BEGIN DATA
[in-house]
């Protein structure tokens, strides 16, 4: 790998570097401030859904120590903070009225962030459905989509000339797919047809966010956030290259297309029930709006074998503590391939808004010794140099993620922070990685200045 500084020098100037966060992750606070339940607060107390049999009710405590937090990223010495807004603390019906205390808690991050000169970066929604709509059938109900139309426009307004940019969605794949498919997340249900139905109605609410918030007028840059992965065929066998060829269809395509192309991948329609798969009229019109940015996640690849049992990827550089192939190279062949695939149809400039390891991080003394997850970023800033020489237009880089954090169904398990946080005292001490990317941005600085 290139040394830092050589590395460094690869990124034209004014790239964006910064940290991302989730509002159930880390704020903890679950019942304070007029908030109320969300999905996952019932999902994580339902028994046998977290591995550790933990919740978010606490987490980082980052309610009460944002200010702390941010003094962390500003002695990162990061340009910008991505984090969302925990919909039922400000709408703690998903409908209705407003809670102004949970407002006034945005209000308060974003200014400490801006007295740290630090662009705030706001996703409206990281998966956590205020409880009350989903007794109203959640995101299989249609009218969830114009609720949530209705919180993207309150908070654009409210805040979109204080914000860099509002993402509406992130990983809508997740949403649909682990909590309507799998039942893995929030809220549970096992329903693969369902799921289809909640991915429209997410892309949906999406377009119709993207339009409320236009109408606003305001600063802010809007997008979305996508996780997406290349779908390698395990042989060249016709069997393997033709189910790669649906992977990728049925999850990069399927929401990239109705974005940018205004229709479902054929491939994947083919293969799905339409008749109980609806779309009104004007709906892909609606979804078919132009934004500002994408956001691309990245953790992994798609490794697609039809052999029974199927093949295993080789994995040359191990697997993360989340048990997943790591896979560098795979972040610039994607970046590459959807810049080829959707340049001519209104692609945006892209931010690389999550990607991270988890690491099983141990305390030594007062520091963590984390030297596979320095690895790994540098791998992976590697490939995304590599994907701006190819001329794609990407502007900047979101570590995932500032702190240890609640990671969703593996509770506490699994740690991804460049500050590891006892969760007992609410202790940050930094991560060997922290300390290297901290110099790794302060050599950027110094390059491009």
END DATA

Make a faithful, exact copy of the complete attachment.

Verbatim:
[in-house]
């Protein structure tokens, strides 16, 4: 790998570097401030859904120590903070009225962030459905989509000339797919047809966010956030290259297309029930709006074998503590391939808004010794140099993620922070990685200045 500084020098100037966060992750606070339940607060107390049999009710405590937090990223010495807004603390019906205390808690991050000169970066929604709509059938109900139309426009307004940019969605794949498919997340249900139905109605609410918030007028840059992965065929066998060829269809395509192309991948329609798969009229019109940015996640690849049992990827550089192939190279062949695939149809400039390891991080003394997850970023800033020489237009880089954090169904398990946080005292001490990317941005600085 290139040394830092050589590395460094690869990124034209004014790239964006910064940290991302989730509002159930880390704020903890679950019942304070007029908030109320969300999905996952019932999902994580339902028994046998977290591995550790933990919740978010606490987490980082980052309610009460944002200010702390941010003094962390500003002695990162990061340009910008991505984090969302925990919909039922400000709408703690998903409908209705407003809670102004949970407002006034945005209000308060974003200014400490801006007295740290630090662009705030706001996703409206990281998966956590205020409880009350989903007794109203959640995101299989249609009218969830114009609720949530209705919180993207309150908070654009409210805040979109204080914000860099509002993402509406992130990983809508997740949403649909682990909590309507799998039942893995929030809220549970096992329903693969369902799921289809909640991915429209997410892309949906999406377009119709993207339009409320236009109408606003305001600063802010809007997008979305996508996780997406290349779908390698395990042989060249016709069997393997033709189910790669649906992977990728049925999850990069399927929401990239109705974005940018205004229709479902054929491939994947083919293969799905339409008749109980609806779309009104004007709906892909609606979804078919132009934004500002994408956001691309990245953790992994798609490794697609039809052999029974199927093949295993080789994995040359191990697997993360989340048990997943790591896979560098795979972040610039994607970046590459959807810049080829959707340049001519209104692609945006892209931010690389999550990607991270988890690491099983141990305390030594007062520091963590984390030297596979320095690895790994540098791998992976590697490939995304590599994907701006190819001329794609990407502007900047979101570590995932500032702190240890609640990671969703593996509770506490699994740690991804460049500050590891006892969760007992609410202790940050930094991560060997922290300390290297901290110099790794302060050599950027110094390059491009």